This Andean porcupine (Coendu quichua) was found on the sidewalk of the main road of Zuleta, close to people houses. This species is considered “Vulnerable” in Ecuador.
We thank José Tabango and her wife very much, who, to protect the animal, contacted us. He has been released in the forest of San Pedro.
For the third year in a row, the couple of Streak-throated Bush-tyrant (Myiotheretes striaticollis) of San Pedro nested under the thatched roof of our education center. Two chicks hatched this year. Young condors and eagles also appeared this month.
Zuleta is a wild female that was tagged with n°5 by the GNTCA (National Working Group for the Andean Condor) in october 2014 when she was very young. Not resentful, she keeps visiting us occasionally. She’s almost a sub-adult now and has a nice white collar.
Keeping up with the good bear news ! Yalo, a female we know since 2013, showed up at the platform with two new cubs, Sillu (claw) and Kinku (curve). They are the 29th and 30th bear we identified in Zuleta since 2009.
Remember the post a year ago “Bear tenderness”. Seems we now have the cute result of it. As bears are not monogamous it is hard to tell if Ceja is actually the father but let’s say it is probable. Name of that little furry ball: Mallki (“Branch” in Kichwa).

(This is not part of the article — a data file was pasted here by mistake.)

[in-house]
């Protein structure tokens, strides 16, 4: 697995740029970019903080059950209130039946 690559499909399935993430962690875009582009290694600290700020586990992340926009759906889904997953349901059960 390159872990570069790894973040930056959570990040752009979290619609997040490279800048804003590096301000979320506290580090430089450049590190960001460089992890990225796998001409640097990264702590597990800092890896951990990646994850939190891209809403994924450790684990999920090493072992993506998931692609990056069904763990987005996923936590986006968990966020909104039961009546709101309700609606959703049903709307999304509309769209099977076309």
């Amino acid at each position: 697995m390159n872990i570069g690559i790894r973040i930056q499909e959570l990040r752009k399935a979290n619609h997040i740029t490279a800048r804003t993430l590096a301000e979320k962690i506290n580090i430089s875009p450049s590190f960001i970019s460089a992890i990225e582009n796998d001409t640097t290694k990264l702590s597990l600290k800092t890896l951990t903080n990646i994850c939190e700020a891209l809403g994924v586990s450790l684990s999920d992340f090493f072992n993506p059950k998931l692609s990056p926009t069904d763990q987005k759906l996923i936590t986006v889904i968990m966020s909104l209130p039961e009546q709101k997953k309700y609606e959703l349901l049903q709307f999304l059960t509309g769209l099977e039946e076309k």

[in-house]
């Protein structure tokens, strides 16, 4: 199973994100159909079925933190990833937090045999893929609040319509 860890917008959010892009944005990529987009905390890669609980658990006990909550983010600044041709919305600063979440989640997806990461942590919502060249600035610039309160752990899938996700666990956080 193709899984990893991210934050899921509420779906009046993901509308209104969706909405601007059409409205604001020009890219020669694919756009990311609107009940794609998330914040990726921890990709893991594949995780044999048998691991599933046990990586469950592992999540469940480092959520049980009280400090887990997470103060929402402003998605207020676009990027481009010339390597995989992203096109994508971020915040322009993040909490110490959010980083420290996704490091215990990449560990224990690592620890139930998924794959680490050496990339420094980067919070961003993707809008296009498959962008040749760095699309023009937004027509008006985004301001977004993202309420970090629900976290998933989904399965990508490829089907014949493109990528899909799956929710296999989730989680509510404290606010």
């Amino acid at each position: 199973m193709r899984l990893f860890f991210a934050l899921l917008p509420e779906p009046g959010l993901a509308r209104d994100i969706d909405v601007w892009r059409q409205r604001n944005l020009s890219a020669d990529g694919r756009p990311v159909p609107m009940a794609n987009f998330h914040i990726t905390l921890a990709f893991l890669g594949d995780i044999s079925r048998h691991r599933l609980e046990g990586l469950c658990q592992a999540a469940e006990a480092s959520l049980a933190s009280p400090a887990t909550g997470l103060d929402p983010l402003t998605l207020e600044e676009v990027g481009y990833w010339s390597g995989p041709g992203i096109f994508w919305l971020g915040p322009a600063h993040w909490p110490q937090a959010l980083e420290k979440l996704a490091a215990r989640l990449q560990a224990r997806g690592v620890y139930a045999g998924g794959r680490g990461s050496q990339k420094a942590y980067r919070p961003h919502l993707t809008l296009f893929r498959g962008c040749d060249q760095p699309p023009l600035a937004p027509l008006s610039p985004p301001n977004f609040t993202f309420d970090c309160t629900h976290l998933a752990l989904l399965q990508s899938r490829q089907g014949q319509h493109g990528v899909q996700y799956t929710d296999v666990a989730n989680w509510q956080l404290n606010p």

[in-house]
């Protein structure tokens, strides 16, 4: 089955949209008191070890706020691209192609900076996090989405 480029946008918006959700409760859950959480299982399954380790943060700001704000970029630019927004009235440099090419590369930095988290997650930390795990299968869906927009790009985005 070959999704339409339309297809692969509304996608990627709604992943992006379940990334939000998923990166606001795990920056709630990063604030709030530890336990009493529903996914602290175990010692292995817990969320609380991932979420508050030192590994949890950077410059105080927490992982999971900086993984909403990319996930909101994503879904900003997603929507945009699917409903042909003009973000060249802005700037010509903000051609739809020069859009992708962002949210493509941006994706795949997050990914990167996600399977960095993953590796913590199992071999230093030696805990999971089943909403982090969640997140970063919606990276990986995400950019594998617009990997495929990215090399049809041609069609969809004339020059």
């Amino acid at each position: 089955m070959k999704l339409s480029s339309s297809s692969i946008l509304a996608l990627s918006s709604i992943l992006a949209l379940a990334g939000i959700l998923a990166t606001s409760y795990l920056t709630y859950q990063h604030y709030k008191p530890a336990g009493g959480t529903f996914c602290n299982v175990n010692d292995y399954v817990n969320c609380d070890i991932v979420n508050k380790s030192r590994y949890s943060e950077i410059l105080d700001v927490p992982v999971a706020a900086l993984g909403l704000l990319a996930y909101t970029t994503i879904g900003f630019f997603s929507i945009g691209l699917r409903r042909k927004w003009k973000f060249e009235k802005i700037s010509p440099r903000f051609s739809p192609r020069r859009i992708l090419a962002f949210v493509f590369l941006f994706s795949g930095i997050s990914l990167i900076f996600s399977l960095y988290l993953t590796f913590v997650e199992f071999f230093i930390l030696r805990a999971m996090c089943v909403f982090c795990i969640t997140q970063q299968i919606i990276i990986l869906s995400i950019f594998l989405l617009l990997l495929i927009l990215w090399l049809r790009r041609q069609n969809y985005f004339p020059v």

Though we can regularly hear the call of the Rufous-banded Owl (Ciccaba/Strix albitarsis) coming from the forest of San Pedro at night, it is pretty hard to see one. As we were coming back from a late walk in the primary forest, one individual greeted us at dusk.
After years of work and efforts of the GPLF and colleague institutions involved in the GNTCA, Huayra, Killari and Churi finally discovered the wild this Friday, 25th of November 2016. They are the very first captive-bred condors to be released in Ecuador. But this is just a first step (yet a very important one) in the fight for the survival of the critically endangered Andean condor in Ecuador. We have now to monitor those three juveniles to make sure everything goes well for them and keep working in breeding and education to make this event not just a one-shot but the start of the come back of the species in the country.
A huge thank you to everyone who helped us in this long process and let’s keep moving forward !
Cushi is a cub that was born in 2014. We found him/her perched in a eucalyptus tree in a neighbour hacienda. He/she went back in the forest after a couple of hours.
The “Awareness tour“ of the FGPL in the parish of Angochagua came to an end. 460 people from the 6 communities that form the parish attended the lectures about the Andean condor and the release program for chicks born in captivity.